Diagnosing a cribriform papillary thyroid cancer in a patient with familial adenomatous polyposis
Do Cao Christine, El Ouahabi Hanan, Berdelou Amandine, Leuteurtre Emmanuelle, Carnaille Bruno, Beron Amandine & Wemeau Jean Louis
Papillary thyroid carcinoma (PTC) is the most common malignancy originating from the thyroid gland. Although occurring predominantly as a sporadic disease, it may be associated with rare inherited circumstances such as familial adenomatous polyposis (FAP) FAP is an autosomal dominantly inherited cancer predisposition syndrome characterized by the progressive development of colorectal carcinoma. Most of available data report accompanying thyroid carcinoma in no more than 12% of FAP patients. Ninety-five percent of these cases are papillary thyroid carcinoma, most of them corresponding to an unusual subtype, called cribriform histotype.
We describe the case of a 30-year-female presenting with a thyroid mass. She reported a familial history of adenomatous polyposis, had undergone a total colectomy at the age of 14. Physical examination revealed an asymetric goiter containing several palpable nodules in the right lobe. Ultrasound demonstrated six nodules in the right lobe and three smaller nodules in the left lobe, Enlarged lymph nodes were also seen within both submandibular triangles. Aspiration cytology under sonographic guidance performed in the right dominant nodule strongly suggested diagnosis of PTC. Computed tomography scan confirmed the presence of multiple thyroid nodules. TSH level, serum calcitonin and carcinoembryonic antigen measurements were within normal limits. Total thyroidectomy with a central compartment neck node dissection was performed and the patient was later referred for radio metabolic treatment as malignancy was confirmed.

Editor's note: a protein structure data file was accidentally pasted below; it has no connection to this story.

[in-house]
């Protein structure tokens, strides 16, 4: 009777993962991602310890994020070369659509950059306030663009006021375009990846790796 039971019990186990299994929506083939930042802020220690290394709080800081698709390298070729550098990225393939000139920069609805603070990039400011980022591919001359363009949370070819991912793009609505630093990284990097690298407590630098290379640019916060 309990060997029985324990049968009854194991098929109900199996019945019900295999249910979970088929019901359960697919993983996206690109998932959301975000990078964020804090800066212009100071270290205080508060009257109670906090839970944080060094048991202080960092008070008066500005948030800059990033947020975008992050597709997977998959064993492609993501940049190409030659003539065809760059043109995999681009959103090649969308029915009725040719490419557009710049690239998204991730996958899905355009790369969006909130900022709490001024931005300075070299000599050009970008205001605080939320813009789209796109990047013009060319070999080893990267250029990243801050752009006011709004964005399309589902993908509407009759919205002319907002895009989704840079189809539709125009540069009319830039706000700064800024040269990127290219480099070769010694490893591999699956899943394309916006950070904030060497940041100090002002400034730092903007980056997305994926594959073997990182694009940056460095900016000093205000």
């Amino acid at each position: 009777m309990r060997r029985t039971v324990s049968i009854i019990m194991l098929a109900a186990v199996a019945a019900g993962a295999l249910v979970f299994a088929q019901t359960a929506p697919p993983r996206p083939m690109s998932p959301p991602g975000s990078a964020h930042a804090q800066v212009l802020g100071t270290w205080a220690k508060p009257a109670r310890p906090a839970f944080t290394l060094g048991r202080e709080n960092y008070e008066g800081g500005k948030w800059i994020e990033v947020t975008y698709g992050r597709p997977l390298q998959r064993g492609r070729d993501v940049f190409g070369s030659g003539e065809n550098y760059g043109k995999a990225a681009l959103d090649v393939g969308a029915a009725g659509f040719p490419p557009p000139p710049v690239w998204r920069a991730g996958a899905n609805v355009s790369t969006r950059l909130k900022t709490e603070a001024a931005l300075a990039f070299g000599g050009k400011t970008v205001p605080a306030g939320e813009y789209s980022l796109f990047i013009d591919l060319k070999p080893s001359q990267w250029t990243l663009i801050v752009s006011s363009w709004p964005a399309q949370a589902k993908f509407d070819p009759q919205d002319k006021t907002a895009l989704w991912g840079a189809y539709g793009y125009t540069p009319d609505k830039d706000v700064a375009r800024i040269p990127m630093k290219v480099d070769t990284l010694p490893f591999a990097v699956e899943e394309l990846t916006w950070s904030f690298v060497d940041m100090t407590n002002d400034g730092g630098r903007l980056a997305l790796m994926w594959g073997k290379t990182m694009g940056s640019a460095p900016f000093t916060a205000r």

The pathology report actually gave the diagnosis of multifocal cribriform morular variant of PTC with immunohistochemical staining for the presence of estrogen and progesteron receptors. On genetic analysis, germline mutation was identified at codon 637 of the APC gene.
Special attention has to be devoted to cervical examination in patients with FAP as cribriform papillary thyroid cancer can develop early in young adults. It can be notably suspected in presence of multiple thyroid nodules sharing the same ultrasound features.